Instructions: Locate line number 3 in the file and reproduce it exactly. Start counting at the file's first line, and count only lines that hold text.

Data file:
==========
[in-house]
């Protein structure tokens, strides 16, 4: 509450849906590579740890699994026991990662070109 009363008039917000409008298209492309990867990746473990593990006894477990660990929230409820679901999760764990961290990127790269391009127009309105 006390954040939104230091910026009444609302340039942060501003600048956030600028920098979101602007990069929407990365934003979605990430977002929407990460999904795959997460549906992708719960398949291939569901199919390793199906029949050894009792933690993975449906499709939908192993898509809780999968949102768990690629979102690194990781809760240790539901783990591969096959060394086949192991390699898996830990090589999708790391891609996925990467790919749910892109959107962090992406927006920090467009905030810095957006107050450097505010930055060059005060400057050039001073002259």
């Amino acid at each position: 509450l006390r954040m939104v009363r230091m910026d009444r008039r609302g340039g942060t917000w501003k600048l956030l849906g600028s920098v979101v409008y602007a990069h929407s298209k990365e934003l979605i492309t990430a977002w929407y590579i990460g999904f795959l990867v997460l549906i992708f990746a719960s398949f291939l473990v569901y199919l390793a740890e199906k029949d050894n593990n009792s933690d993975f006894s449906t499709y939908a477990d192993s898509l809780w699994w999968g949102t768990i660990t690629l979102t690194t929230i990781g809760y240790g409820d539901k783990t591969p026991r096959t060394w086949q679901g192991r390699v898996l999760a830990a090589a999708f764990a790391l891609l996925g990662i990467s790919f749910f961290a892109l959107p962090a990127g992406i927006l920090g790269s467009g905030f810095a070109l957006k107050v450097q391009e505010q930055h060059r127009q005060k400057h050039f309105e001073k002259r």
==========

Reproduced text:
């Amino acid at each position: 509450l006390r954040m939104v009363r230091m910026d009444r008039r609302g340039g942060t917000w501003k600048l956030l849906g600028s920098v979101v409008y602007a990069h929407s298209k990365e934003l979605i492309t990430a977002w929407y590579i990460g999904f795959l990867v997460l549906i992708f990746a719960s398949f291939l473990v569901y199919l390793a740890e199906k029949d050894n593990n009792s933690d993975f006894s449906t499709y939908a477990d192993s898509l809780w699994w999968g949102t768990i660990t690629l979102t690194t929230i990781g809760y240790g409820d539901k783990t591969p026991r096959t060394w086949q679901g192991r390699v898996l999760a830990a090589a999708f764990a790391l891609l996925g990662i990467s790919f749910f961290a892109l959107p962090a990127g992406i927006l920090g790269s467009g905030f810095a070109l957006k107050v450097q391009e505010q930055h060059r127009q005060k400057h050039f309105e001073k002259r």